Friday, December 2, 2011

Beijing to crack down on 'black jails' run by private security firms

Beijing's public security bureau has launched a six-month crackdown on so-called black jails operated by private security firms in the Chinese capital.

Local governments hire the firms to stop people who travel to Beijing to voice grievances about perceived injustices in their areas.

The police say the firms are involved in illegal detention, violence and running underground jails.

The government usually prefers not to admit these kind of operations exist.

The latest details come from newspaper reports about a campaign to stamp out unauthorised security firms in the capital.

Zhang Bing, deputy head of Beijing's public security bureau, was quoted as saying there are about 300,000 private security guards in the city.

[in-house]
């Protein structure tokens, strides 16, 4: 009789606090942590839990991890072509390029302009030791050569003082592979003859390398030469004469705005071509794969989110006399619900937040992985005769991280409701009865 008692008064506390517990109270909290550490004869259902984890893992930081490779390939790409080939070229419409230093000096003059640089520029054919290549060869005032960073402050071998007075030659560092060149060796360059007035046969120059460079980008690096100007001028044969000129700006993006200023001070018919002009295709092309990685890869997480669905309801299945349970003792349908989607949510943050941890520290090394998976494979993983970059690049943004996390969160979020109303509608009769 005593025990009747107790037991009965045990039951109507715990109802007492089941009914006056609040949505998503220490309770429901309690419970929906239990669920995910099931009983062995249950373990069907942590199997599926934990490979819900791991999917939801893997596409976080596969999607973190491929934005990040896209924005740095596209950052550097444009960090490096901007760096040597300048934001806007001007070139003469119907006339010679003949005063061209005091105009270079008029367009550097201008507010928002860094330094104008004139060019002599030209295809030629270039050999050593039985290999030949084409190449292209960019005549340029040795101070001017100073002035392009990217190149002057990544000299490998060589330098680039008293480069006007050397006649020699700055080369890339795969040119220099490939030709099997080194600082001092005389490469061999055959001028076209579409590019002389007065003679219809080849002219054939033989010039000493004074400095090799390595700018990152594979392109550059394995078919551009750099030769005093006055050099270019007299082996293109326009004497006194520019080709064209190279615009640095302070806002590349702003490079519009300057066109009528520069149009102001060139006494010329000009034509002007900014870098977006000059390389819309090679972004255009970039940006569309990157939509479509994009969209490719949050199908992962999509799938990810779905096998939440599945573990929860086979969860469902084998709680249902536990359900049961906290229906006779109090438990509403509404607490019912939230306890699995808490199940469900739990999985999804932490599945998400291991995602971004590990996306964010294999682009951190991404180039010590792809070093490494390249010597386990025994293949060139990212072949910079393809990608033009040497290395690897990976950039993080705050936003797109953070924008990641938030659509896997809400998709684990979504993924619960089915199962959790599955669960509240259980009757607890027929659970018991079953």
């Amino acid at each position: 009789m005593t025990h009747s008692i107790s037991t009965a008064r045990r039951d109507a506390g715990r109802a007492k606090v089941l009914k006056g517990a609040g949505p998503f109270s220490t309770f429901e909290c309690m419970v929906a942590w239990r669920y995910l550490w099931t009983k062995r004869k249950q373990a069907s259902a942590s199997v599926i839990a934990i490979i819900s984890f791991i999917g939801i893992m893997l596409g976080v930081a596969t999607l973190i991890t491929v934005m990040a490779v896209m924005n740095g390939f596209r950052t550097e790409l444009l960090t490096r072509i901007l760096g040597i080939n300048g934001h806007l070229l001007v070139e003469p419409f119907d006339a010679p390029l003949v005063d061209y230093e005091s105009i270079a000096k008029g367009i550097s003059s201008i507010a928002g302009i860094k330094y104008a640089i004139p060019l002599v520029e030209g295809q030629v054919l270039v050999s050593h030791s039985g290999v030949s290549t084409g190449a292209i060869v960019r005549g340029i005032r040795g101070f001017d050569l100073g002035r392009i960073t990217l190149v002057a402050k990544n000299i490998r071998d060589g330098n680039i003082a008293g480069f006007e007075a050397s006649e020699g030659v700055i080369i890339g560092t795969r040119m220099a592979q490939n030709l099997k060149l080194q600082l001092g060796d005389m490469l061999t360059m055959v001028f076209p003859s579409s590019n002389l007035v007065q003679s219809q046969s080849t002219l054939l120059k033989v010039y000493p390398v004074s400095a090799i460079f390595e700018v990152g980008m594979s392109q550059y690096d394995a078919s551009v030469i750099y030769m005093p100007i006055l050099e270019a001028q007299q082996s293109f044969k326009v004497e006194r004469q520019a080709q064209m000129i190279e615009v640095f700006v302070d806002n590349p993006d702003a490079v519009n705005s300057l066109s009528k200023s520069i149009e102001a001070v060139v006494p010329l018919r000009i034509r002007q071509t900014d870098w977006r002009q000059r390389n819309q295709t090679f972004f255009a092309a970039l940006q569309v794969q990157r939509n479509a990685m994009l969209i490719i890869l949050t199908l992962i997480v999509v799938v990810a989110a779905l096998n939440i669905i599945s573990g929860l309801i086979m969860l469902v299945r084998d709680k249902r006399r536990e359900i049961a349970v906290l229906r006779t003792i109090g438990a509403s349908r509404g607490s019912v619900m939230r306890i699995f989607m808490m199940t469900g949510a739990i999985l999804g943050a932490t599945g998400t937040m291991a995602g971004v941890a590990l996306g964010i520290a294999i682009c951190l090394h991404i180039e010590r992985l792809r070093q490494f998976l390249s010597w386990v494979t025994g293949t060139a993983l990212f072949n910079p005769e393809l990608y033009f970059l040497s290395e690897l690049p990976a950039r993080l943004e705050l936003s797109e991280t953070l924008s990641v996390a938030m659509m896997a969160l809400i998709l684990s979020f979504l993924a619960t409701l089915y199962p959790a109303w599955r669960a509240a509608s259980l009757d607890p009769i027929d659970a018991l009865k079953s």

He said more than half worked for companies that were unlicensed, the Beijing News reported.

"The city's security market is in complete chaos. Some companies have been operating outside the law," he said, according to another newspaper, the Global Times.

Speaking to reporters, Mr Zhang went on to describe some of the activities undertaken by these unauthorised security firms.

"A few have even allowed their security guards to impede the flow of government work and to participate in illegal activities, such as detaining people and setting up black jails," he is reported to have said.

Black jails are temporary detention centres established to hold petitioners, people who come to Beijing to report individual problems to the central government. more